Mandolin Orange’s third album, This Side of Jordan, released on Yep Roc Records in August, is a product of Marlin’s renewed optimism. While Jordan touches on some of the same dark themes as 2010’s Quiet Little Room and 2011’s double LP Haste Make/Hard Hearted Stranger, it is overall a much brighter record.

“It’s easy to see the dark side of life and that’s real easy to write about,” says Marlin. “I think that’s why so many amazing songs are really sad. But sometimes you have to find your way through the dark matter.”

This Side of Jordan dances playfully along the turning points between life and death, applying Biblical language and imagery to a modern framework. Spirituality pulsates through the tunes, but they are not religious. On “Turtle Dove & The Crow,” Marlin imagines his father crossing the River Jordan to visit his mother in the spiritual realm, with a stop to go fishing on the way: “I’m gonna climb that ladder, Jacob won’t you hold the door?” he sings. “Just gotta drop me a line this side of Jordan.”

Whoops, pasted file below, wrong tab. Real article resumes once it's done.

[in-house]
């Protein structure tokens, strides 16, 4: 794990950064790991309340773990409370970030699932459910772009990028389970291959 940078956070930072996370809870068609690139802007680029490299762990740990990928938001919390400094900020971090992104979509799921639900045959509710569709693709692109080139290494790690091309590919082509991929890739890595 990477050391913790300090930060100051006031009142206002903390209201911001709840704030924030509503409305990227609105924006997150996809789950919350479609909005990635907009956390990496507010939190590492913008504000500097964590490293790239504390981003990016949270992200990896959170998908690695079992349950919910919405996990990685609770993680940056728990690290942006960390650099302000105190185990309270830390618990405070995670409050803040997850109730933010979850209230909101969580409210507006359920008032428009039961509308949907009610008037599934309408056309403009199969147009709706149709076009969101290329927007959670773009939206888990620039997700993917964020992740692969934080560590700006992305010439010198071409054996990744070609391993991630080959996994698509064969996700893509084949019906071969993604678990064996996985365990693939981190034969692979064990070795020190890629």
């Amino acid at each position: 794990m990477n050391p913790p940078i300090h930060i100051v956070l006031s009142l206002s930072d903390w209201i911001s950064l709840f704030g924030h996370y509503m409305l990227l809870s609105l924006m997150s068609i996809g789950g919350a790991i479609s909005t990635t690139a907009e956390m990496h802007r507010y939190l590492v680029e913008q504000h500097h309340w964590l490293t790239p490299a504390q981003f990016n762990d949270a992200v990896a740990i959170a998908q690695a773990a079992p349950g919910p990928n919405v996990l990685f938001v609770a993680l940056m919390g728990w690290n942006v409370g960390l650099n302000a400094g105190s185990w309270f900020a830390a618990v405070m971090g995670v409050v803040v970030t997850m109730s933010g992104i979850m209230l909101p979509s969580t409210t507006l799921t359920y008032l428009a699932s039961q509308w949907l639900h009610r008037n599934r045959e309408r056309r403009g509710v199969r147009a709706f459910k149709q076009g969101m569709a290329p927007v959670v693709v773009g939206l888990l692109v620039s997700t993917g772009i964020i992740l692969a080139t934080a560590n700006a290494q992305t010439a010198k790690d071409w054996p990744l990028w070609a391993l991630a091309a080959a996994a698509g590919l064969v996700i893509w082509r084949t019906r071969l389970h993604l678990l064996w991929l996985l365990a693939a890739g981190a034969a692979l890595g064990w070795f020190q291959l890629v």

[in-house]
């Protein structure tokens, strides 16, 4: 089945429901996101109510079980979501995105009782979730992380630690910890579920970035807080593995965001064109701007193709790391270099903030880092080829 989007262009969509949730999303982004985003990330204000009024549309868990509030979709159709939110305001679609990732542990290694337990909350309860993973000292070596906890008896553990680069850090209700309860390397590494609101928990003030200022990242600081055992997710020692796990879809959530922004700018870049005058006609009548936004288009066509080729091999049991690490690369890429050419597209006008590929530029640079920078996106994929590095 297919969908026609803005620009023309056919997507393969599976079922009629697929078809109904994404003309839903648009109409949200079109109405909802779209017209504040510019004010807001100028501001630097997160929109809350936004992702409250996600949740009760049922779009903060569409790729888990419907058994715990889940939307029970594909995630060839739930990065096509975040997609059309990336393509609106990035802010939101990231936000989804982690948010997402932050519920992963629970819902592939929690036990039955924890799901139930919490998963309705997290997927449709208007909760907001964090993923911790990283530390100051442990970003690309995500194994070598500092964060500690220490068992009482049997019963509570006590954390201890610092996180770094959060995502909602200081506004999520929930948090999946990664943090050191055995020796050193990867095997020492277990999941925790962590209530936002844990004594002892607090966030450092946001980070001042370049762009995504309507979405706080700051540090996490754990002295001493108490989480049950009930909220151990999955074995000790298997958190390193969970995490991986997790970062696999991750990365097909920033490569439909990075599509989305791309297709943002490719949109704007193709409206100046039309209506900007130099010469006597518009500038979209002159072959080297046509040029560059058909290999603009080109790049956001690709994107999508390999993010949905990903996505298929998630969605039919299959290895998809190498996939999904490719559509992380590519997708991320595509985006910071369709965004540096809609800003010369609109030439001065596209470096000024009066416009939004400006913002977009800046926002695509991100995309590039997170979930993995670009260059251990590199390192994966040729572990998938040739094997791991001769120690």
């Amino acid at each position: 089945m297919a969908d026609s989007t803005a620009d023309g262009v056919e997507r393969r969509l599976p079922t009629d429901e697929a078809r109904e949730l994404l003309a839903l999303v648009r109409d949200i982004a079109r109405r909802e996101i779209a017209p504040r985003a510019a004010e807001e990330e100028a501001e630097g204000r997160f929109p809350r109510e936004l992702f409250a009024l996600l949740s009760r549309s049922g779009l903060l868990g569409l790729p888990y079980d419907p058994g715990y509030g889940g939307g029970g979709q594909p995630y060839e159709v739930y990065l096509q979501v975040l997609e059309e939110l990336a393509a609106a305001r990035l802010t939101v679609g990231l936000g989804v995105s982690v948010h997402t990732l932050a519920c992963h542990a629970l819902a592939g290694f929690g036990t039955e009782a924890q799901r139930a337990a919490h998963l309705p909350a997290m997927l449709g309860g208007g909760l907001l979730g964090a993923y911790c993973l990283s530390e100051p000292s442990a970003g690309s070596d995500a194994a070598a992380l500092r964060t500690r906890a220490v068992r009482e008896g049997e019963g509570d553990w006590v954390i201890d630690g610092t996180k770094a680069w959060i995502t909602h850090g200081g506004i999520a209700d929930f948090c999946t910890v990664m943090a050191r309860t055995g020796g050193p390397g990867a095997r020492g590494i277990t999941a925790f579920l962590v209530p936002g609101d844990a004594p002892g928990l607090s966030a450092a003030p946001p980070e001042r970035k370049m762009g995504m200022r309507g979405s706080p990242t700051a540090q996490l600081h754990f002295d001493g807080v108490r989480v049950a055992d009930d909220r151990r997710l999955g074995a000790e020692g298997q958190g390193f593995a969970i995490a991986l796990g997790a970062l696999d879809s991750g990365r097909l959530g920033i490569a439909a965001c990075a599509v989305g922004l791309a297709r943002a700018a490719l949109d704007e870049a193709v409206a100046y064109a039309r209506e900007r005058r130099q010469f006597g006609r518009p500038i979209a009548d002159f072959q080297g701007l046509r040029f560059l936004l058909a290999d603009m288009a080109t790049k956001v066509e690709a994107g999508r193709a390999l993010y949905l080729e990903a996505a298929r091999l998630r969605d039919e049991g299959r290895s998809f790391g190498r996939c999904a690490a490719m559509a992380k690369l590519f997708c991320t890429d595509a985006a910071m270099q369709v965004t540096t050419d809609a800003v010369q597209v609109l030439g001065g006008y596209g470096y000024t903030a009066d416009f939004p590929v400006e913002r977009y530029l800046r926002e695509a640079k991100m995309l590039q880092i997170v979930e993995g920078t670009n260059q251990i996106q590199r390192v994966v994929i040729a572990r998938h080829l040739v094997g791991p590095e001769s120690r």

Frantz, however, interpreted the song in a different way at first. “I heard it as him saying ‘Drop me a rope so I can get over there,’” Frantz says, laughing. “It’s funny how much time will go by, like years of us singing a song. We’ll be typing up the lyrics or something and I’ll be like, ‘Ohhh, that’s what it’s about?’ And I’ll have this moment of realization.”

The room for interpretation is by design, explains Marlin, who has written more than 300 songs since teaching himself to play guitar at age 14. He aims for a lyrical sweet spot, specific enough to make sense but vague enough for the listener to draw his or her own conclusion. “Some songs come really fast,” Marlin says. “It’s almost like the songs are floating ahead in a bubble, and I was able to jump up in the bubble and float along with them.”